Crew Exchange 2015
The IMRF European Lifeboat Crew Exchange, coordinated by Linde Jelsma of KNRM, the Royal Netherlands Sea Rescue Institution, attracted participants from 13 countries this year: two more than in 2014. The primary aim of the exchange, now in its fourth year, is to share SAR experience and to improve Europe's maritime SAR services by helping them learn from each other.
This highly successful and ongoing project has a number of important objectives. The first is to enable the exchange of practical experience and good practice. The seven day event also helps personal development, allowing volunteers to acquire new skills. It acts as a transnational communication platform between SAR organisations, enabling the exchange of results, evaluations and expertise. And it helps lifeboat crew members improve their maritime English, because English is the global working language in maritime organisations of all kinds.
The exchange comprises SAR exercises as well as training modules from the host organisation in areas such as first aid, navigation, vessel management, firefighting, capsize drills, and leadership. Visits to the host organisations' lifeboat stations have become a key part of the event,
providing a first-hand opportunity to see how others operate.
IMRF Chief Executive Bruce Reid explained: “The European lifeboat crew exchange programme has now become an important fixture in the calendars of maritime SAR volunteers across the continent. Through the backing of the European Union's Erasmus+ programme, which funded
the event for the first time this year, and Linde's initiative, enthusiasm and hard work, the exchange has become a vital component in the IMRF's ambition to spread knowledge and best practice.”
The volunteer crews involved collectively commit thousands of hours of their time every year to serving their communities. In 2014 these crews rescued more than 25,000 people.
Project manager Linde Jelsma says: “We were again impressed by the enthusiasm, willingness to learn and allround expertise of the participants in this year's event. The volunteers tell us that they go away with fresh ideas which will benefit both their organisations and fellow rescuers back home.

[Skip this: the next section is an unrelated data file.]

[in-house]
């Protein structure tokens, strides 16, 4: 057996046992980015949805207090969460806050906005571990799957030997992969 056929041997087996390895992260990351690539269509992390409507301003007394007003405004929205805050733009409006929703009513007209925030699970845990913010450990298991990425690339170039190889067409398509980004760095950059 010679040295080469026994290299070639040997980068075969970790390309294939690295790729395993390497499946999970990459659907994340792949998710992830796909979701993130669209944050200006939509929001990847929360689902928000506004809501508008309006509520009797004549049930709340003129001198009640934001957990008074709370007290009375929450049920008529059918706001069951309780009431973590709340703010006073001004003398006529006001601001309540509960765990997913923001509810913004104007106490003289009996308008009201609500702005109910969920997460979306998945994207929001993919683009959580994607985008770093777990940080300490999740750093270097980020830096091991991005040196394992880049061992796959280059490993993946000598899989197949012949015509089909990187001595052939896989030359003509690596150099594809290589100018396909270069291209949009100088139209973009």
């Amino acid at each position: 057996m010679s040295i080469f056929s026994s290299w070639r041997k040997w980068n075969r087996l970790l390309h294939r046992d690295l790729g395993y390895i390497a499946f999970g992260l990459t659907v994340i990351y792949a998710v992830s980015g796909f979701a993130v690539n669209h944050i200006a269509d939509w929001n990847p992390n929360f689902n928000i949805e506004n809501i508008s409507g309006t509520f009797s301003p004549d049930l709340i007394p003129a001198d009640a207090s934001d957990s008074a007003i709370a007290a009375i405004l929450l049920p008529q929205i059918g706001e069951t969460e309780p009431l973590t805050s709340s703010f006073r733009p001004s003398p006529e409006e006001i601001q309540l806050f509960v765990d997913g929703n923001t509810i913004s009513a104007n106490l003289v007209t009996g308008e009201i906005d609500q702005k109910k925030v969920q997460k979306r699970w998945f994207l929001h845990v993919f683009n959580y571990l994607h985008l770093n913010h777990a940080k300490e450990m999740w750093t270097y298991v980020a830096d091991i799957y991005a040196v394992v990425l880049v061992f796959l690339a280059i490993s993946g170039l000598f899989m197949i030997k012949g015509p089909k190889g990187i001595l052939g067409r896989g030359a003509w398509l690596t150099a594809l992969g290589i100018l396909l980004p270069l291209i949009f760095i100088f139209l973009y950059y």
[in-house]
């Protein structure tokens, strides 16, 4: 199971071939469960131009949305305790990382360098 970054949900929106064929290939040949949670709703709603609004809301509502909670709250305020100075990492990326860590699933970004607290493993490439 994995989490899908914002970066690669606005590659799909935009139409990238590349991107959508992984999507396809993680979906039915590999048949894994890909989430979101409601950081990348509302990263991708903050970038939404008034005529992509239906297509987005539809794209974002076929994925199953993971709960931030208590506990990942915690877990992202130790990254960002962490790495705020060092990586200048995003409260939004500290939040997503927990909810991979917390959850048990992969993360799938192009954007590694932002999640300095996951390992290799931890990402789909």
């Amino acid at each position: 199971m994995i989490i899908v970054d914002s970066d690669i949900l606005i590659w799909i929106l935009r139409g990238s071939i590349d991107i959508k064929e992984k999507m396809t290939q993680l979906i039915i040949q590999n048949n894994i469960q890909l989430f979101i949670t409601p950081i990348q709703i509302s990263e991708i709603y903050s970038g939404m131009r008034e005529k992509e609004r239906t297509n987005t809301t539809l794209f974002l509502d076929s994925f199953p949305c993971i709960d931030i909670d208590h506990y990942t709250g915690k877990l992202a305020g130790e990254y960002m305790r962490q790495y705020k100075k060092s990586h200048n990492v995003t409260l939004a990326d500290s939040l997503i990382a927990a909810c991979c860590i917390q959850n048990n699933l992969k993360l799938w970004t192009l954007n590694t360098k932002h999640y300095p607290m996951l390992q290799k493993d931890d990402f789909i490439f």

“I would like to thank all host coordinators for the effort they put into this programme to create an educational exchange including the big fun factor. Looking to the future, my task will be finding optional ways to fund and continue this European success, which we would like to extend to a worldwide exchange programme.”
The initial feedback from those attending this year's exchange provides even greater incentive to expand the initiative.
A KNRM host commented: “You became a team in one week; although you were from all over the world, you all do a magnificent job – with different boats, equipment and budgets, but all with the same hearts and minds.”
A participant from Iceland, hosted in Denmark, said: “What a week has passed. Now I go back home with laughter, lots of new things, experience and thanks in my mind to those who made this a once-in-a-lifetime experience.”
The host organisations this year were KNRM, the Danish Coastal Rescue Service, the Finnish Lifeboat Institute, the UK and Ireland's Royal National Lifeboat Institution, the German Maritime Search and Rescue Service, the Swedish Sea Rescue Society, the Norwegian Society for Sea Rescue, the Icelandic Association for Search and Rescue, and the French National Society for Rescue at Sea. Crew members from Russia, Greece, Ireland, Estonia, Portugal and Canada also took part.